Congratulations to three fellows from Maputo Central Hospital in Mozambique completing the IGCS Gynecologic Oncology Global Curriculum & Mentorship Program!

Veja esta mensagem em Portugues.

Dr. Dércia Changule
Maputo Central Hospital, Mozambique
Dr. Siro Daud
Maputo Central Hospital, Mozambique
Dr. Ricardina Rangeiro
Maputo Central Hospital, Mozambique

The Global Curriculum was established in 2017 under the leadership of then-President, Michael Quinn. It is a comprehensive two-year education and training program designed for regions around the world that do not currently have formal training in gynecologic oncology.

Congratulations to Drs. Changule, Daud, and Rangeiro on achieving this important milestone. They will be the first formally trained gynecologic oncologists in Mozambique.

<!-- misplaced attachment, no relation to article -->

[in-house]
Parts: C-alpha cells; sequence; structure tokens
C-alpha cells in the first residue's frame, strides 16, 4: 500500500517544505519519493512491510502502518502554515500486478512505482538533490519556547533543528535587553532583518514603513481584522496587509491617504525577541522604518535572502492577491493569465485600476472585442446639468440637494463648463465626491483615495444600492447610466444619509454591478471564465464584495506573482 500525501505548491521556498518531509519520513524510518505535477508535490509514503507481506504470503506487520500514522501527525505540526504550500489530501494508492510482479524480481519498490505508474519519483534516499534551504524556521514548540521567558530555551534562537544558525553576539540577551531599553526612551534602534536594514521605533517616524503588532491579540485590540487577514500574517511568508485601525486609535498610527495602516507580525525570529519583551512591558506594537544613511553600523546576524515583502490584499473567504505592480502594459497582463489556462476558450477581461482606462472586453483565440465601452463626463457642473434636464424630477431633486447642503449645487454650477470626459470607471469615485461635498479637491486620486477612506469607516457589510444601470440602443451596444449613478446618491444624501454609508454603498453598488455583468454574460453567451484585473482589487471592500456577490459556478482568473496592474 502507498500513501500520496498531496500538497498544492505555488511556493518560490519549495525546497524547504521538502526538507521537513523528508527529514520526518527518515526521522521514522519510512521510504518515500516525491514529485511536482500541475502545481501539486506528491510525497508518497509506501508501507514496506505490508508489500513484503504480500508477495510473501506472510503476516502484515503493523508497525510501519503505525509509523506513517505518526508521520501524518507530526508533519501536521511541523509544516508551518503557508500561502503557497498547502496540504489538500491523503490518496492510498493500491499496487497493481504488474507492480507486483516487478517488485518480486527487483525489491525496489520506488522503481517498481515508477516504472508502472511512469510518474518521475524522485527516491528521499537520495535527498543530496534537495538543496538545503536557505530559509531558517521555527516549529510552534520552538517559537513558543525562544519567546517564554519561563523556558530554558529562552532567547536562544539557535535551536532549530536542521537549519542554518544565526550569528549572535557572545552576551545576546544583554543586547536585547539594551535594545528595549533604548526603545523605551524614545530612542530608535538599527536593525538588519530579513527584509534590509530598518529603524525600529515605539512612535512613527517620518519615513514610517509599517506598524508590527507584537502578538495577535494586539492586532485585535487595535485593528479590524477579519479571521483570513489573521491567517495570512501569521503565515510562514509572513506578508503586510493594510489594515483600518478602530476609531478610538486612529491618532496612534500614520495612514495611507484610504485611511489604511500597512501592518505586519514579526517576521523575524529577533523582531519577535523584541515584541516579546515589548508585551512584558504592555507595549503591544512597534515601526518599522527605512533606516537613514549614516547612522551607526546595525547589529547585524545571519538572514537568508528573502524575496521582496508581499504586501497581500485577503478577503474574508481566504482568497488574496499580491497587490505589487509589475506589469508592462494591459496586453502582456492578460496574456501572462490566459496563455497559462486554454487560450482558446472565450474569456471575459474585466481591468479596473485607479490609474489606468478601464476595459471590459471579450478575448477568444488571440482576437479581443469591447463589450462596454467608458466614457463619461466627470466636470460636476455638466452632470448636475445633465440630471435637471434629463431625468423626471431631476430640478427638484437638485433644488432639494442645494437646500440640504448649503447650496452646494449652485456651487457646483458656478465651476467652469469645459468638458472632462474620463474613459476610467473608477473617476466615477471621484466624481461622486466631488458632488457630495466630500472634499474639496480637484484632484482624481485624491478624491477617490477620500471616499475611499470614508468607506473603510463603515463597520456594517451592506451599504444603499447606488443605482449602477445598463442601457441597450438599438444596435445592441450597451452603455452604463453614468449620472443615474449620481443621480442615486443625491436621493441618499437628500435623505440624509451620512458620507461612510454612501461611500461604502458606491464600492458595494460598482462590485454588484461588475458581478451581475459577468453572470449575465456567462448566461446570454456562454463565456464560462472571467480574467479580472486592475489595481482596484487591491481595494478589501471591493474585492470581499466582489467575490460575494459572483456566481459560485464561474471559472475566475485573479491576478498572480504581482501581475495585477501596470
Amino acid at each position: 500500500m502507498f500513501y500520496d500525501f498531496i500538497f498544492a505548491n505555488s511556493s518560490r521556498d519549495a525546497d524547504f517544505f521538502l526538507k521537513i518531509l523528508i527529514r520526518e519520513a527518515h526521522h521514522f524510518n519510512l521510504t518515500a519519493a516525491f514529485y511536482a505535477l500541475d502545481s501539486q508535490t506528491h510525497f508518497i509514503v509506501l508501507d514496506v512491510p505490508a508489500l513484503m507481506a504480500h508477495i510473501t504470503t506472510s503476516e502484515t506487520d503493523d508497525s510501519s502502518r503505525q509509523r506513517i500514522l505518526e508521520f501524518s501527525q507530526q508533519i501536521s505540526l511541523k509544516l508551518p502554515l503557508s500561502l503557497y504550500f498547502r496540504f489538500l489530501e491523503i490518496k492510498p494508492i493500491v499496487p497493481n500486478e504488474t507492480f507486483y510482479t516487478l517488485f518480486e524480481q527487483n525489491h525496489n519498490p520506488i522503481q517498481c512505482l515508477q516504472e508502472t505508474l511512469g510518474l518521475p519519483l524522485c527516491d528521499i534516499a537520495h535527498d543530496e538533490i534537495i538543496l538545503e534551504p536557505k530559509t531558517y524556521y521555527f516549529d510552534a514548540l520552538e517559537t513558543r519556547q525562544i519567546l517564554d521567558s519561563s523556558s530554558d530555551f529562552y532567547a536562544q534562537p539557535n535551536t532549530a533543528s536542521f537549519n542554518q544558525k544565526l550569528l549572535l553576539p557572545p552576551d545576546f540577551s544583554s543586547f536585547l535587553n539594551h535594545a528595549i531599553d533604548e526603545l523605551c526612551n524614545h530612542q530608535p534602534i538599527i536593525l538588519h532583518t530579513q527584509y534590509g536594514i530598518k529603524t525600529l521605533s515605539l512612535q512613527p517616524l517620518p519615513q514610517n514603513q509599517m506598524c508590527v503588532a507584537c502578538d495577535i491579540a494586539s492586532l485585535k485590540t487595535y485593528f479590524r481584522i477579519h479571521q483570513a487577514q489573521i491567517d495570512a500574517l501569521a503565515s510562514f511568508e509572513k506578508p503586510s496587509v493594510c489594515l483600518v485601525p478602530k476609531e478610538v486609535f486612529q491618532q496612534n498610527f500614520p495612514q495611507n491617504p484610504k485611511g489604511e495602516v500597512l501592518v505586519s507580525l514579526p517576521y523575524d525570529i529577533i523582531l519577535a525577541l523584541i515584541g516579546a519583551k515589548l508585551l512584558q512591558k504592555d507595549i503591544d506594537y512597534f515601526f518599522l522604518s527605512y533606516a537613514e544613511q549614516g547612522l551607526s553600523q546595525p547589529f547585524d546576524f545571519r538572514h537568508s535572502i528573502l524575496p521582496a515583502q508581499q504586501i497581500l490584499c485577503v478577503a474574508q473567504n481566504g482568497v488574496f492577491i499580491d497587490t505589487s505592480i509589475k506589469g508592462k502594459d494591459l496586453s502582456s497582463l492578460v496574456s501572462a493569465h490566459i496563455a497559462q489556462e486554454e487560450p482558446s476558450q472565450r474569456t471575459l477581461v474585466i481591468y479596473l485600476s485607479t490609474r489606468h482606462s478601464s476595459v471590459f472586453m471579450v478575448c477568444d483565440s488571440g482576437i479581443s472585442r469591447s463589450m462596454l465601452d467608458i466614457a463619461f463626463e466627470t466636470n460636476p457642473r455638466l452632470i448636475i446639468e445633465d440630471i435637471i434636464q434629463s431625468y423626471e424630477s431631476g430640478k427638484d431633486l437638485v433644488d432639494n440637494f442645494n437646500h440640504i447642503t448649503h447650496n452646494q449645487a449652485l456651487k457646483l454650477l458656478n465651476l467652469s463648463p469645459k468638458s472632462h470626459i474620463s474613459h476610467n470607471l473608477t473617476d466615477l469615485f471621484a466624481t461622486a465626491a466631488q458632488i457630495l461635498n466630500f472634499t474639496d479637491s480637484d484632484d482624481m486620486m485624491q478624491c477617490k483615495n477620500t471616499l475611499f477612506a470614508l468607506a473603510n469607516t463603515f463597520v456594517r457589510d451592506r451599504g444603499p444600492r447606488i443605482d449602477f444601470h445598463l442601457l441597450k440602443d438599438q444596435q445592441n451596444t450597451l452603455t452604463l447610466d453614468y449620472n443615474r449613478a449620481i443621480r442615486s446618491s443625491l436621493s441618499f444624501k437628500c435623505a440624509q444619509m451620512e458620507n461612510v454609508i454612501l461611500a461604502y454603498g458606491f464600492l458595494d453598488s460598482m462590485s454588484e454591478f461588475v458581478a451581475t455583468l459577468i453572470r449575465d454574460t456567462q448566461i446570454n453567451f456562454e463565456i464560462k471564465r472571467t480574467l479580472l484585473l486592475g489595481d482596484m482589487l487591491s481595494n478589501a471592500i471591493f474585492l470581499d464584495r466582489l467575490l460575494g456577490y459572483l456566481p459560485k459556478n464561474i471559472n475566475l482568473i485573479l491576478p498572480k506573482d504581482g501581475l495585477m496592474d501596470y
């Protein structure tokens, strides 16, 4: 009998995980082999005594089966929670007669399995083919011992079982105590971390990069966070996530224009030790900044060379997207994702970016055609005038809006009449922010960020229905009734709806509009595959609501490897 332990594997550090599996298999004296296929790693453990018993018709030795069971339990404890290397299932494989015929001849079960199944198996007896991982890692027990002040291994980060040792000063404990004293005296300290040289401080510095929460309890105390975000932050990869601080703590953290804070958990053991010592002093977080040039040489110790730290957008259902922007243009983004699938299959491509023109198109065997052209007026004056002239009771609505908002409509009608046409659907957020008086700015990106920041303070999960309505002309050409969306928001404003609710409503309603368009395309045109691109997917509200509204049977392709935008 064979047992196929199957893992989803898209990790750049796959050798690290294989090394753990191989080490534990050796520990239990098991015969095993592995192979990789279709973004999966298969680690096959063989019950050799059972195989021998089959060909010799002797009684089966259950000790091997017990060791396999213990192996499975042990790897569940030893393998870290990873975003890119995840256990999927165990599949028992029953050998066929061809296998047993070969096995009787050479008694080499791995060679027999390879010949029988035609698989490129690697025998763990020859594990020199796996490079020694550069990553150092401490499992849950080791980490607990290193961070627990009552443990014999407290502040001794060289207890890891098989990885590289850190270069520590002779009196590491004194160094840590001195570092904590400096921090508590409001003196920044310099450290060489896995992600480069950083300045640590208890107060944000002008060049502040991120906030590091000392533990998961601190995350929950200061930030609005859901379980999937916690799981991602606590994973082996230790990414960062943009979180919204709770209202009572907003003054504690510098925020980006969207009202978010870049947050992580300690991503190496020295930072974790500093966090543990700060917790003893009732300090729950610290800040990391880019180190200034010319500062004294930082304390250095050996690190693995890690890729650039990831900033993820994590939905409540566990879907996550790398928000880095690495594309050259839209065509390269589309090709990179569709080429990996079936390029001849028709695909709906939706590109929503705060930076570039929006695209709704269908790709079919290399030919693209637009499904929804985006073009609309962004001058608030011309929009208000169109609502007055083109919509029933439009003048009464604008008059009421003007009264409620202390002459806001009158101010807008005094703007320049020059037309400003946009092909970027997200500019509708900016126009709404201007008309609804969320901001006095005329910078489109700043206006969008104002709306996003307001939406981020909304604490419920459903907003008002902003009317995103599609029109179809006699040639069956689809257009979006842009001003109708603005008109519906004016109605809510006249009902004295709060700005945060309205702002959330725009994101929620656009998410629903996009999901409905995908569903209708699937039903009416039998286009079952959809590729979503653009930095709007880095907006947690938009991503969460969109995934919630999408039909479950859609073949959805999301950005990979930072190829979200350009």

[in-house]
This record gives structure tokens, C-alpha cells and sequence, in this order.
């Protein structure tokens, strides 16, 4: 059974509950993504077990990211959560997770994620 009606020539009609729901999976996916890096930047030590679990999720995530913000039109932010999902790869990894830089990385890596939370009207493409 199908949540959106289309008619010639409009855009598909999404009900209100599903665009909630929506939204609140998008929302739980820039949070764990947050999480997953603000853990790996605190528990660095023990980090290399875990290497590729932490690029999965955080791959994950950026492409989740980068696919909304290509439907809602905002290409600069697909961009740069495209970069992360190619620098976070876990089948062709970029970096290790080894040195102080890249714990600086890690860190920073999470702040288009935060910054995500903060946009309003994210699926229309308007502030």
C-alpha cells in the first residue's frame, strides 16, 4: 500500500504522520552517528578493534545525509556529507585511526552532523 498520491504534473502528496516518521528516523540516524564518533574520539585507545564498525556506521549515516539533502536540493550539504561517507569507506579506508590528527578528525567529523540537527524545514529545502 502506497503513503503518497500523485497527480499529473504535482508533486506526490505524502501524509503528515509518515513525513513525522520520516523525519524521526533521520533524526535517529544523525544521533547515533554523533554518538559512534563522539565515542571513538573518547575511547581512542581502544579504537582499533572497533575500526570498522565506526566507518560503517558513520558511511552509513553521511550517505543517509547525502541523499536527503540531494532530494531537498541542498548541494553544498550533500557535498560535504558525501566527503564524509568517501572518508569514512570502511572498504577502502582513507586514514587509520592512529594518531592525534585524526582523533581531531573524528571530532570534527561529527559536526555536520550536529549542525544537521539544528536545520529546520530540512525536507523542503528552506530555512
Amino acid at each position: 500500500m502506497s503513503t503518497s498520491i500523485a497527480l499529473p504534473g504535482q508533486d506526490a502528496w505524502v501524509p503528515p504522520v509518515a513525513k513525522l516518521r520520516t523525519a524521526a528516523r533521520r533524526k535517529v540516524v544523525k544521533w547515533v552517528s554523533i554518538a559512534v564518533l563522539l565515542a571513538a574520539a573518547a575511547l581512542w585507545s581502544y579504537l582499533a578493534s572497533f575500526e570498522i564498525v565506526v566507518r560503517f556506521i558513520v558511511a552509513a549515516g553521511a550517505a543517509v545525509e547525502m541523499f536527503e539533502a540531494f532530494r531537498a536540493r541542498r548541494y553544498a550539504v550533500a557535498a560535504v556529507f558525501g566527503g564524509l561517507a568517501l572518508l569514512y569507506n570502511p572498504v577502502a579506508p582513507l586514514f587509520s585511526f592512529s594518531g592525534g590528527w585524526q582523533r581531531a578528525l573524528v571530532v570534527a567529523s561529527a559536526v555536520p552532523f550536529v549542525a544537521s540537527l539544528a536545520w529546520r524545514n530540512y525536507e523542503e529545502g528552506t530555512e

To learn more about the program, please download the 2019 Annual Report.

Those who would like to learn more about how to contribute to the mentorship and training aspects of this program, please email mary.eiken@igcs.org.

Dr. Dércia Changule
Maputo Central Hospital, Mozambique
Fellowship Training Completed: 2020

“Thank you very much to the whole IGCS team. I am aware that with the program many Mozambican women will be benefited, (during the training, many Mozambican women with gynecological cancer received the appropriate treatment), it is our duty to continue treat them properly.

Special thanks to Drs.: Kathleen Schmeler, Ellen Baker, Mila Pontremoli Salcedo, Geórgia Fontes Cintra, Renato Moretti, Andre Lopes and Marcelo Vieira who were engaged to train us (I am sure that we can always count with you), you trained us with professionalism and goodwill, in a country that did not even have an oncologist gynaecologist. Thank you, amazing team!”

Dr. Siro Daud
Maputo Central Hospital, Mozambique
Fellowship Training Completed: 2020